<Book Review>
Closer: Performance, Technologies, Phenomenology. Susan Kozel. Cambridge: MIT P (Leonardo Book Series), 2007.

A dancer, a philosopher, and a theorist of performing with digital technology, Susan Kozel sets theory and practice in motion within technologically charged experiential environments in Closer: Performance, Technologies, Phenomenology. More than theory, method, or interdisciplinary treatise on the intersections of three phenomena, this book may be best described metaphorically as an “ecosystem” – a metaphor Kozel herself uses to describe one of the featured performances within it (204-11).

I suggest that Closer be viewed as a textual ecosystem in that it fits Kozel’s own ecosystem criteria. First, “[i]t is a convergence of parts into a networked whole according to complex choreographies of mutually interacting elements” (206). In other words, Kozel manages to assemble a plethora of complex phenomena, concepts, theorists, experiences, and textual forms, and to set them in motion so that they dance instead of ripping each other to shreds. As her title suggests, Kozel aims to explore the dynamics of human’s movement closer to technology and to each other through its capabilities, and to do so in a way that merges theory with praxis.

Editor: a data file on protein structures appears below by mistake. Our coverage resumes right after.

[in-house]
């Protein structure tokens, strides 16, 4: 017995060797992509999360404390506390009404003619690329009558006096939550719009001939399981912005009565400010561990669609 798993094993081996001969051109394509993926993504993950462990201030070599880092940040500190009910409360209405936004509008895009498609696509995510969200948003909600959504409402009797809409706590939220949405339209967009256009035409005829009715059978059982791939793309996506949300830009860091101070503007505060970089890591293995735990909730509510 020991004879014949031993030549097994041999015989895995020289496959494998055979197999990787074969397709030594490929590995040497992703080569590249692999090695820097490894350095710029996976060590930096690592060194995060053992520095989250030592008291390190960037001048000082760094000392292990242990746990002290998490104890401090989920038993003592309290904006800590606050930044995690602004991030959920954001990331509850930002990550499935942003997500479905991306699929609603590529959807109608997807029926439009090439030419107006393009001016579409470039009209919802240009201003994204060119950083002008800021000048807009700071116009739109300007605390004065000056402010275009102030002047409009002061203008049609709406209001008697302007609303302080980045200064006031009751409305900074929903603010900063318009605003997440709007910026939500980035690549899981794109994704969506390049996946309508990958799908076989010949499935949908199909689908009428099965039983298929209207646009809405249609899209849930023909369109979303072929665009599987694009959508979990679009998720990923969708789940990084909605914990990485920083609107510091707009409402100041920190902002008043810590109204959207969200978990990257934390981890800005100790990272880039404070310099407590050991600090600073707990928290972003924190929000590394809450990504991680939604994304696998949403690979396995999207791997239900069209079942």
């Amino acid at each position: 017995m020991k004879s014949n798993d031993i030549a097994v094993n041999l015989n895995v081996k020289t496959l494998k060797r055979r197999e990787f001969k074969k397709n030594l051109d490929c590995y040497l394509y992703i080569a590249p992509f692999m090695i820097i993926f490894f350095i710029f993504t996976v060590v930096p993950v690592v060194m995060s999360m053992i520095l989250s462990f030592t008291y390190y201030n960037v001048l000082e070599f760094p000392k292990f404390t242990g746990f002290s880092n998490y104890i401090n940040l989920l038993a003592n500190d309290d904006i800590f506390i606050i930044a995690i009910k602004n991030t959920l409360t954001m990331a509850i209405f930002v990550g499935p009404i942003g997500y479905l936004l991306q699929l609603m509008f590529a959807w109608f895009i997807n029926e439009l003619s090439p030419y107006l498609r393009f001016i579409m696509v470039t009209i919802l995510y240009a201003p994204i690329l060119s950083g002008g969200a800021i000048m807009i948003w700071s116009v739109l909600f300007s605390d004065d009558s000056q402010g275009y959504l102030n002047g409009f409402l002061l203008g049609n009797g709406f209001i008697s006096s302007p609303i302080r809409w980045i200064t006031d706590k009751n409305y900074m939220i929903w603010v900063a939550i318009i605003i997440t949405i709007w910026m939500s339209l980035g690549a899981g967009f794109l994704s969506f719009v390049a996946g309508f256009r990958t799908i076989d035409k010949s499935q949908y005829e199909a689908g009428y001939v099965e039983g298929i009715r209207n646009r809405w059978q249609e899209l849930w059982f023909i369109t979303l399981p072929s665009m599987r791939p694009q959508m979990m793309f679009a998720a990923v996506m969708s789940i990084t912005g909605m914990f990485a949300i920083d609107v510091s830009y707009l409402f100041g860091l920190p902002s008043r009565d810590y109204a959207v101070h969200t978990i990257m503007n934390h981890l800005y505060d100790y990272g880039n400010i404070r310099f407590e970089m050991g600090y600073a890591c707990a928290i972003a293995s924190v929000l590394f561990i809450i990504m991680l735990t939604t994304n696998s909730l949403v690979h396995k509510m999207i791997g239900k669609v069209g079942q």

To reach this aim, she must bring together the multiple, complex concepts (i.e., flesh, the virtual) of (sometimes) divergent thinkers from diverse disciplines (i.e., dance, philosophy, performance, art, robotics, feminism) and even paradigms (i.e., art, science, technology). Though a reader will encounter theorists from Luce Irigaray, Don Idhe and Donna Haraway to Paul Virilio, Richard Schechner and Francisco Varela, the philosophical center of this textual ecosystem is “a contemporary adaptation of the later thought of Maurice Merleau-Ponty, filtered and expanded through the voice of others including Emmanuel Levinas and Gilles Deleuze” (2). The question, of course, is what this “adaptation” does to phenomenology. The main additions seem to be a welcome consideration of sexual difference, a refreshing and useful focus on “the conversion of theory into practice” (48), and a move to refute the charges of “solipsism” often hurled (unfairly, in my opinion) at phenomenology generally and Merleau-Ponty specifically (296). All of these extensions breathe new life into phenomenology for practitioners of technology-based performance, though some may argue that Kozel’s philosophical explanations (more so than her method) are too much of a stretch to be truly phenomenological. Because she is working to fill the need for “new modalities of reflection” (8), however, I interpret this philosophical stretching more positively than negatively.